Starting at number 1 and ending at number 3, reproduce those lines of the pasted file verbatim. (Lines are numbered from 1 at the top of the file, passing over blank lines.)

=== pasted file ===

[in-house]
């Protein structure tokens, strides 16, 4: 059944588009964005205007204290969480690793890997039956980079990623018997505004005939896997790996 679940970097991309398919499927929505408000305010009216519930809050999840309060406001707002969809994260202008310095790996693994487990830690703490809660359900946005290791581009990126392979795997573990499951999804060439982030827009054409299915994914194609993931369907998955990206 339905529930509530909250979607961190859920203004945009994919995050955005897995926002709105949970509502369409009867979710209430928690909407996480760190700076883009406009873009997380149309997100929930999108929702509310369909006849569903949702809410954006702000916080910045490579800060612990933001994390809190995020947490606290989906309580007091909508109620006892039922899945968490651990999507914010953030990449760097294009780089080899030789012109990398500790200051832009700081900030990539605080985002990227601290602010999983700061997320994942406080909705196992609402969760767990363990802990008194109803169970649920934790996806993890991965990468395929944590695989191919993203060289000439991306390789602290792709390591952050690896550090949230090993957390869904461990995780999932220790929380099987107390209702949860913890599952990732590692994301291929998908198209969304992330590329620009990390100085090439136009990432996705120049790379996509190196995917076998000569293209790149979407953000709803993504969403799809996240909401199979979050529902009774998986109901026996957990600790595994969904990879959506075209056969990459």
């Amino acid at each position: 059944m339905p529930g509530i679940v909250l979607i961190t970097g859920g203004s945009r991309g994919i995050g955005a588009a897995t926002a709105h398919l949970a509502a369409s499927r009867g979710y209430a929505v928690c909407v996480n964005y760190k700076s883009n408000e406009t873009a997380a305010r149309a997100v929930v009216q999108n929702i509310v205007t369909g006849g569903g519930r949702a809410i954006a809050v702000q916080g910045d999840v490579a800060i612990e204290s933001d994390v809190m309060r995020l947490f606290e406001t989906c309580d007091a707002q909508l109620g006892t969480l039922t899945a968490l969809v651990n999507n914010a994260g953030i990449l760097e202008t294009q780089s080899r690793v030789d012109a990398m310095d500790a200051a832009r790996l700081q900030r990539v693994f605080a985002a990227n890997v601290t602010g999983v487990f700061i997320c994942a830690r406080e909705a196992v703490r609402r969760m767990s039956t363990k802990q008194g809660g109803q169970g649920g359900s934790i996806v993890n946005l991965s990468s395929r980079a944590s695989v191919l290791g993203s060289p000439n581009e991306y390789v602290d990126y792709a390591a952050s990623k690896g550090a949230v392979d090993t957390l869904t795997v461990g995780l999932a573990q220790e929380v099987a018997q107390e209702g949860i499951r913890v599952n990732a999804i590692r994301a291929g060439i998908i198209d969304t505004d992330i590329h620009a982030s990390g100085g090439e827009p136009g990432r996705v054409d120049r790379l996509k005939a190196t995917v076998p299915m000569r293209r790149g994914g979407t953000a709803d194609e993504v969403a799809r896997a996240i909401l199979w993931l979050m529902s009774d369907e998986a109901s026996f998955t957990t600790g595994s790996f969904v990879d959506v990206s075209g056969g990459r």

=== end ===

[in-house]
């Protein structure tokens, strides 16, 4: 059944588009964005205007204290969480690793890997039956980079990623018997505004005939896997790996 679940970097991309398919499927929505408000305010009216519930809050999840309060406001707002969809994260202008310095790996693994487990830690703490809660359900946005290791581009990126392979795997573990499951999804060439982030827009054409299915994914194609993931369907998955990206 339905529930509530909250979607961190859920203004945009994919995050955005897995926002709105949970509502369409009867979710209430928690909407996480760190700076883009406009873009997380149309997100929930999108929702509310369909006849569903949702809410954006702000916080910045490579800060612990933001994390809190995020947490606290989906309580007091909508109620006892039922899945968490651990999507914010953030990449760097294009780089080899030789012109990398500790200051832009700081900030990539605080985002990227601290602010999983700061997320994942406080909705196992609402969760767990363990802990008194109803169970649920934790996806993890991965990468395929944590695989191919993203060289000439991306390789602290792709390591952050690896550090949230090993957390869904461990995780999932220790929380099987107390209702949860913890599952990732590692994301291929998908198209969304992330590329620009990390100085090439136009990432996705120049790379996509190196995917076998000569293209790149979407953000709803993504969403799809996240909401199979979050529902009774998986109901026996957990600790595994969904990879959506075209056969990459």
């Amino acid at each position: 059944m339905p529930g509530i679940v909250l979607i961190t970097g859920g203004s945009r991309g994919i995050g955005a588009a897995t926002a709105h398919l949970a509502a369409s499927r009867g979710y209430a929505v928690c909407v996480n964005y760190k700076s883009n408000e406009t873009a997380a305010r149309a997100v929930v009216q999108n929702i509310v205007t369909g006849g569903g519930r949702a809410i954006a809050v702000q916080g910045d999840v490579a800060i612990e204290s933001d994390v809190m309060r995020l947490f606290e406001t989906c309580d007091a707002q909508l109620g006892t969480l039922t899945a968490l969809v651990n999507n914010a994260g953030i990449l760097e202008t294009q780089s080899r690793v030789d012109a990398m310095d500790a200051a832009r790996l700081q900030r990539v693994f605080a985002a990227n890997v601290t602010g999983v487990f700061i997320c994942a830690r406080e909705a196992v703490r609402r969760m767990s039956t363990k802990q008194g809660g109803q169970g649920g359900s934790i996806v993890n946005l991965s990468s395929r980079a944590s695989v191919l290791g993203s060289p000439n581009e991306y390789v602290d990126y792709a390591a952050s990623k690896g550090a949230v392979d090993t957390l869904t795997v461990g995780l999932a573990q220790e929380v099987a018997q107390e209702g949860i499951r913890v599952n990732a999804i590692r994301a291929g060439i998908i198209d969304t505004d992330i590329h620009a982030s990390g100085g090439e827009p136009g990432r996705v054409d120049r790379l996509k005939a190196t995917v076998p299915m000569r293209r790149g994914g979407t953000a709803d194609e993504v969403a799809r896997a996240i909401l199979w993931l979050m529902s009774d369907e998986a109901s026996f998955t957990t600790g595994s790996f969904v990879d959506v990206s075209g056969g990459r």